— -- A police dispatcher from Green Bay helped save a Wisconsin teenager when her gas pedal stuck, all caught in 911 audio.
Olivia Crooks, 16, said she left her high school parking lot in her car on Tuesday afternoon and then realized she had lost control of the vehicle.
"I was terrified," Crooks told ABC News. "I had no idea what I was going to do. I thought the only way I was going to stop my car was to get into a car accident or just crash."
It was a harrowing experience that lasted 7 to 10 minutes for the young driver who has had her license since January.
"I heard a crack," Crooks told local TV station WLUK in Green Bay. "My gas pedal got stuck so I tried to press my brake to see if I could stop my car but I could not."
As Crooks' 2004 Chrysler PT Cruiser 2006, which the family bought used last year, picked up speed, it reached 60 miles an hour down a busy street, she said. When she called 911, dispatcher Julia Robak answered.
"First of all, I think Olivia did an amazing job," Robak told ABC News. "I have two 14-year-old twins. I give her credit at 16 for being as calm as she was, calling 911, going to an area that was not so busy, and trusting in the fact that I was doing everything I could to help her."
Crooks headed to a cul-de-sac, where she hoped she could drive in circles until the car ran out of gas. But once Crooks told Robak the car was an automatic vehicle, the dispatcher told the teen to shift the car to "neutral."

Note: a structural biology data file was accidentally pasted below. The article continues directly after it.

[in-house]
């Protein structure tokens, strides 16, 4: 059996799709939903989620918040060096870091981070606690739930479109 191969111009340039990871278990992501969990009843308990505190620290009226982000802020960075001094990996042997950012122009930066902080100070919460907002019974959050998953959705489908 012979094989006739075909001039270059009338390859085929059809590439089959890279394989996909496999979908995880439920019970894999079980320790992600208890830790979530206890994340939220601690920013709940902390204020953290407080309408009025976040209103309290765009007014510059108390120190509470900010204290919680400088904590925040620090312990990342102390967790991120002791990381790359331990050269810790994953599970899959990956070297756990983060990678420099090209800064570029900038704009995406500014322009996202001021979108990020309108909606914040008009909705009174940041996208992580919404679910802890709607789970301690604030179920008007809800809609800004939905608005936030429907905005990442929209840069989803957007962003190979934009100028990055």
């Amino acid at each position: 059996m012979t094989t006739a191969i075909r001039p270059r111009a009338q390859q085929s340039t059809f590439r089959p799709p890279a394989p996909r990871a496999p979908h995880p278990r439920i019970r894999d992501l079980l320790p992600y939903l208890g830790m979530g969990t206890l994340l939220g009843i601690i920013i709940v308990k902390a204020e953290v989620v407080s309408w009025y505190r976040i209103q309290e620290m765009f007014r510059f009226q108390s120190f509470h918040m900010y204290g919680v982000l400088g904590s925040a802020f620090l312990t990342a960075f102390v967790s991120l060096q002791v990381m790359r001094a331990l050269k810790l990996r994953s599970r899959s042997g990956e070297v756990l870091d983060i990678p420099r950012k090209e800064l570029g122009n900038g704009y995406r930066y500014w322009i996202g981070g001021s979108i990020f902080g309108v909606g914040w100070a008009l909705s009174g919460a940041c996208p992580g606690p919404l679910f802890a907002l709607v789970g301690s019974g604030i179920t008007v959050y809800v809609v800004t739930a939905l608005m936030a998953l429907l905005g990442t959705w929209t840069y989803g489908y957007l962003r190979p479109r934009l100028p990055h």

"Don’t pump the brakes," Robak said as general advice to those in a similar situation with an automatic transmission. "You should press them."
Robak advised Crooks to apply firm, constant pressure, and not to pump the brakes when she was in neutral.
Though the tires began to smoke, eventually the car stopped and Crooks was not injured. Robak said the call lasted no more than 3 minutes.
Crooks' mother, Lori, told WLUK, "I am so thankful today."
"It could've been a lot worse than it was," Lori Crooks said. "I'm just glad it ended up the way it did."
As for Robak's cool head, she credits her training with the Brown County Public Safety.
"I think our center does wonderful things with training and preparing us to take these kind of calls. I also have a great team that is encouraging and supporting. They never want us to fail. We do the best that we can do," Robak said.
A National Highway Traffic Safety Administration database shows no complaints about accelerator pedals for the Chrysler PT Cruiser.
A spokesman for Fiat Chrysler Automobiles (FCA) said in a statement, "FCA US LLC has no reports of any similar occurrence. The Company is relieved no-one was injured and commends the parties involved for their actions.”